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Discussion Starter #1
I'm posting this in this forum because I believe it's where most GoPro usage probably occurs.

What's a good mount and technique for mounting a GoPro in cabin, so that I get a good view of the windshield/track, but can also hear any comments made by the instructor? I'd like not to scratch or cause any marks from mounting as well. Also, any recommendations on a way to mount an iPhone to run Harry's with?



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If you want one that captures your driving as well then the luggage bar right behind you is a good mounting spot. I use the following:

1. https://www.amazon.com/gp/product/B00KOEQXDU to clamp to the bar
2. https://www.amazon.com/gp/product/B00G970GX4 to connect the gopro
3. https://www.amazon.com/gp/product/B005KWPJ04 to join the 2

For mounting the phone they make a suction cup mount: https://www.amazon.com/gp/product/B002IV6OHC which combined with the correct size X grip https://www.amazon.com/Cradle-Holder-Universal-X-Grip-Cellphone/dp/B0055PH0XA works reasonably well for the phone. If you have a larger phone I recommend the larger size as it won't hit the volume buttons.
 

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Also I haven't tried this personally but you can run an inexpensive external mic from your gopro to capture sound better (lot of people I know run the mic out by their exhaust for example)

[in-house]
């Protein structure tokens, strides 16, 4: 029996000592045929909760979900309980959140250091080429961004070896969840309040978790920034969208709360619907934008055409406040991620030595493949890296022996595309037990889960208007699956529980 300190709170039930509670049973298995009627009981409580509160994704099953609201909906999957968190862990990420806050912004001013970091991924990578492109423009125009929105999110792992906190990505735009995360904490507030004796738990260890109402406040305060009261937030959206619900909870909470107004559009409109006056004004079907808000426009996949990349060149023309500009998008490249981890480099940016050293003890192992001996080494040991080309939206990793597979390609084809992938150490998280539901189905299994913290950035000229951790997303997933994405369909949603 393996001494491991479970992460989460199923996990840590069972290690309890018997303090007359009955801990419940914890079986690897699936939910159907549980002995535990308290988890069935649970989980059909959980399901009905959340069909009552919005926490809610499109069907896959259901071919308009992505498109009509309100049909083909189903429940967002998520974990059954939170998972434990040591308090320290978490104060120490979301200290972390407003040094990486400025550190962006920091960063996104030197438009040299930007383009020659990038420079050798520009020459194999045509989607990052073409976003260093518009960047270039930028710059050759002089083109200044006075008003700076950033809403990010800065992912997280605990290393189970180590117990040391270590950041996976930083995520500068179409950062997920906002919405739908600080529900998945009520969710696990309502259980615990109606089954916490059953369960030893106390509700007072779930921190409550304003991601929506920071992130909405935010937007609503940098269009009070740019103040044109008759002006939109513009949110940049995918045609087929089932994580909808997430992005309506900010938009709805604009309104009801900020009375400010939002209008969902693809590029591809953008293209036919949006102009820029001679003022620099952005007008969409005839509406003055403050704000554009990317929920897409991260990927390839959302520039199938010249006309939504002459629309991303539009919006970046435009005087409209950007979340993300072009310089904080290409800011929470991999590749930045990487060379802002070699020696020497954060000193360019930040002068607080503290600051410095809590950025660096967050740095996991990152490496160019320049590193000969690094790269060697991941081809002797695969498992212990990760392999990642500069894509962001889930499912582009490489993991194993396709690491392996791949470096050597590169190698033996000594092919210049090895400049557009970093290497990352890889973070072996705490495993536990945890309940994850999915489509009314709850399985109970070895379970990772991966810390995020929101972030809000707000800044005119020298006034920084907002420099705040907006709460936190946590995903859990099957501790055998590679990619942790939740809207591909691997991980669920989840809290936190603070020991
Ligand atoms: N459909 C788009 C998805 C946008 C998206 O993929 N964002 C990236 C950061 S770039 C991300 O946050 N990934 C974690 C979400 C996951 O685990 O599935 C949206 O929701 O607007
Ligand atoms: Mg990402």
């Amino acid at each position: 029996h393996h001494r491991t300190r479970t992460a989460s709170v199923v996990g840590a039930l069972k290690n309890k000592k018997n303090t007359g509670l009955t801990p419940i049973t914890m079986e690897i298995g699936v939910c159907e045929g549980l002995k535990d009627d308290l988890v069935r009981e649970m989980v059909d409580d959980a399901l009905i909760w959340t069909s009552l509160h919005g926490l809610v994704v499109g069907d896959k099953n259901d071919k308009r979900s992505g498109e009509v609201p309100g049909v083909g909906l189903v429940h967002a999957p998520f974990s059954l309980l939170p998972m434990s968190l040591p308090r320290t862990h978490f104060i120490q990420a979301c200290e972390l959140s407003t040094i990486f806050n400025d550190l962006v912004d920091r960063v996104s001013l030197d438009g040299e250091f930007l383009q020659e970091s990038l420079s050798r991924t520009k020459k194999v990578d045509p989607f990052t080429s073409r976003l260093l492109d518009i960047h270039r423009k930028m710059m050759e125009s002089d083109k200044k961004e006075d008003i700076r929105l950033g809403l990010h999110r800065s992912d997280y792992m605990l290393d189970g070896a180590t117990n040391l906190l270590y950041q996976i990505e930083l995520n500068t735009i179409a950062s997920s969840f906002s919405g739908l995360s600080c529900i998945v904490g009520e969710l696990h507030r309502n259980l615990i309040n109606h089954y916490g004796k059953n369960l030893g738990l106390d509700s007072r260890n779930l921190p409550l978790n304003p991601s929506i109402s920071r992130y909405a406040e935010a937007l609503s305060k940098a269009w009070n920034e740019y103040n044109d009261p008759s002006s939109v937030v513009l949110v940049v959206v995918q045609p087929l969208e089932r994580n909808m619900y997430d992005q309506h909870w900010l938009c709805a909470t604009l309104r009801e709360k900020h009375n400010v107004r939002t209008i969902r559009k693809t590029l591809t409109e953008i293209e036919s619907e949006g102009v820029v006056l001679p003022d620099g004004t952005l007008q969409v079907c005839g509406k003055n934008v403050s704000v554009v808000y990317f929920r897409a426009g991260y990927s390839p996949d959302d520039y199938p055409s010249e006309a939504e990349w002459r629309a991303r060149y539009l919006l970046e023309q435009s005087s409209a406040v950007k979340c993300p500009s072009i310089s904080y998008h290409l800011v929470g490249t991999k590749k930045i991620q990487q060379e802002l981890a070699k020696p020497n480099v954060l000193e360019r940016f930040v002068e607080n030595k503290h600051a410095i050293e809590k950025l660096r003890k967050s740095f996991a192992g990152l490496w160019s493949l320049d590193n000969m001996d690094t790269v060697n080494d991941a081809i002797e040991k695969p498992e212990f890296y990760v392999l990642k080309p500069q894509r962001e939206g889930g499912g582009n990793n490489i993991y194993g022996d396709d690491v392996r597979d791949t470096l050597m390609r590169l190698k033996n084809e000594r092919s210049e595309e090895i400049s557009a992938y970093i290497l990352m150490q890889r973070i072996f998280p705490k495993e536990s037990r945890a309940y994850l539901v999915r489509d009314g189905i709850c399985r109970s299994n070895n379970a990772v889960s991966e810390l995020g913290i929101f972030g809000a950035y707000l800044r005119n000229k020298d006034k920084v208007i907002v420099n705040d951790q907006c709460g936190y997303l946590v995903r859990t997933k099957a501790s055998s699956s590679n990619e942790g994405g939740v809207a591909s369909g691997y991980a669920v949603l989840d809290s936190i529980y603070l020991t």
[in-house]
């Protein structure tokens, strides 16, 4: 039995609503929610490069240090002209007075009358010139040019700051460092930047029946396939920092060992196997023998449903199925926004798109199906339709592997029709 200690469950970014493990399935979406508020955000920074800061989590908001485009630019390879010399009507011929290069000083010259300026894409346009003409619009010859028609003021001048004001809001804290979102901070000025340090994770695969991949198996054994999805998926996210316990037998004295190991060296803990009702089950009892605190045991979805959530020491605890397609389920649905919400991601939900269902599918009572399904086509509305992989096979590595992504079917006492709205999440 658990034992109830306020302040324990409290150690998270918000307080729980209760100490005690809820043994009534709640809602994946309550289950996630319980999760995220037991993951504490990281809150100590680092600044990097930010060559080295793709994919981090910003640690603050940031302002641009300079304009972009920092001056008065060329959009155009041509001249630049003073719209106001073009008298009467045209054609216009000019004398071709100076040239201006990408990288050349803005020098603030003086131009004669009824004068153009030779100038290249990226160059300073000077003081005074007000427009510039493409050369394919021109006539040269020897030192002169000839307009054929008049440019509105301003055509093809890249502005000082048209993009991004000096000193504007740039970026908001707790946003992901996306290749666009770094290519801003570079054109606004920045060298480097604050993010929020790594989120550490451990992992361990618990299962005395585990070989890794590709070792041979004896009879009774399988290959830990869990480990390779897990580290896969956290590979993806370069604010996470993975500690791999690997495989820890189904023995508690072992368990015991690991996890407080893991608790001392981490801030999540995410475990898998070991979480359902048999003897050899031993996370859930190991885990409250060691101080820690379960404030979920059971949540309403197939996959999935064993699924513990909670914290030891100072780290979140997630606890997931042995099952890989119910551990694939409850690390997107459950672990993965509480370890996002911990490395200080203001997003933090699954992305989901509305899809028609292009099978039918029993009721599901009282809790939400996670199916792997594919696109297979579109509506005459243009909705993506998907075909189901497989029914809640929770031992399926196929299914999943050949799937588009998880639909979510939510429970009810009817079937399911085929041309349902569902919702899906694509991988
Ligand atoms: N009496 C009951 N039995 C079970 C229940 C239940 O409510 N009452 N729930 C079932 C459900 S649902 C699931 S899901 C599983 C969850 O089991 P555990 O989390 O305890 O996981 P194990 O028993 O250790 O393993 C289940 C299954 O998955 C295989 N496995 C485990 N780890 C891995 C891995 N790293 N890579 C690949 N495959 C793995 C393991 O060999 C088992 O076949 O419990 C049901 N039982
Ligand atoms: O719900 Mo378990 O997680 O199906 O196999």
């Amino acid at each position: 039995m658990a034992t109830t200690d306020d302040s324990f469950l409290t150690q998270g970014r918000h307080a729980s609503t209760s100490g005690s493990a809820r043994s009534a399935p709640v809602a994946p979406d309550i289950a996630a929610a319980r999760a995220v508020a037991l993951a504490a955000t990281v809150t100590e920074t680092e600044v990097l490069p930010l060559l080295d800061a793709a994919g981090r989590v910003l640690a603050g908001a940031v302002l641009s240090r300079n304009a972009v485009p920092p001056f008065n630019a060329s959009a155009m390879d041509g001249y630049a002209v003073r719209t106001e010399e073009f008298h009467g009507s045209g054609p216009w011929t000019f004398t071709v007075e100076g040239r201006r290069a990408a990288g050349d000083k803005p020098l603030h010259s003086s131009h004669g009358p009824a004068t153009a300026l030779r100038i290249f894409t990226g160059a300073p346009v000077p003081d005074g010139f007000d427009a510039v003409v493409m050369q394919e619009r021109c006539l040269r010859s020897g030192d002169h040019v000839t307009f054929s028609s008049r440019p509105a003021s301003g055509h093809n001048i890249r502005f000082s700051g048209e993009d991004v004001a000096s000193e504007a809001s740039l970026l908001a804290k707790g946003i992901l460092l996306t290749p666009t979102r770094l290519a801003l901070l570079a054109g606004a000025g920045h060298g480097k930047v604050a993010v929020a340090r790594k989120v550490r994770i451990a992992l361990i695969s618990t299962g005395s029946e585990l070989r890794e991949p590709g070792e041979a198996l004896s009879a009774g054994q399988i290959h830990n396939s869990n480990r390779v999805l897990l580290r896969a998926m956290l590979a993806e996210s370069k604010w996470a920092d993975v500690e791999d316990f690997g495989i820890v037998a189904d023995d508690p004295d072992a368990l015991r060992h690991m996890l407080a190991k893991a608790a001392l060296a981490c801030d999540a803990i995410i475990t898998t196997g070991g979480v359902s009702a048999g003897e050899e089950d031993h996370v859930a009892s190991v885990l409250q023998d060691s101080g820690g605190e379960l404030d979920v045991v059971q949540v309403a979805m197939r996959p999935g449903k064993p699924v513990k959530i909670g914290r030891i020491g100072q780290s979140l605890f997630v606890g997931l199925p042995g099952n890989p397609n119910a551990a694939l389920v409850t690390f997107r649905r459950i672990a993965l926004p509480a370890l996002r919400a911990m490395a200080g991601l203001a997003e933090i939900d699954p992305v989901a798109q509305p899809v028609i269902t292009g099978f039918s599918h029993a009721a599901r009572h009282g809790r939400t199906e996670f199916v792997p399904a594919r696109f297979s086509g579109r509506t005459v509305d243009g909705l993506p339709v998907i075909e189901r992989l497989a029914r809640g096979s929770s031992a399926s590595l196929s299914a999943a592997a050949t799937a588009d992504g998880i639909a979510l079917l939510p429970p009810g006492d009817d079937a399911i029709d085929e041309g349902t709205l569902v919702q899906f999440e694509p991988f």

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I experimented with a few mounts but just ended up using the curved 3M sticky plate and stuck it on the strut bar behind the seats. It works very well and you don't have to worry about anything coming loose, just make sure you line it up perfect!

I also think you want to get a bit of the in-car action including gear changes, speed etc.

I have a GoPro 7 Black and found that I had to turn the hypersmooth off otherwise the camera follows the turn. Otherwise if you switch it to linear mode you can zoom in on just the front windscreen and get a nice view.

Here is some footage of some driver training I did. I actually like the camera more for spirited mountain drivers as you get the scenery and can play back the drive experience.

 

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@vhs you know they are going to be very cautious on anything in the glasshouse during a HPDE. I mean, you even have to take your floor mats out. So you are going to need a very secure phone holder. I used this one and it passed the test. Very solid. Also, I also hoped to get my instructor's instructions on my camera but didn't work too well. You will be on helmet to helmet intercom most likely. But having it behind you may work better. Good luck!
 

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I experimented with a few mounts but just ended up using the curved 3M sticky plate and stuck it on the strut bar behind the seats. It works very well and you don't have to worry about anything coming loose, just make sure you line it up perfect!

I also think you want to get a bit of the in-car action including gear changes, speed etc.

I have a GoPro 7 Black and found that I had to turn the hypersmooth off otherwise the camera follows the turn. Otherwise if you switch it to linear mode you can zoom in on just the front windscreen and get a nice view.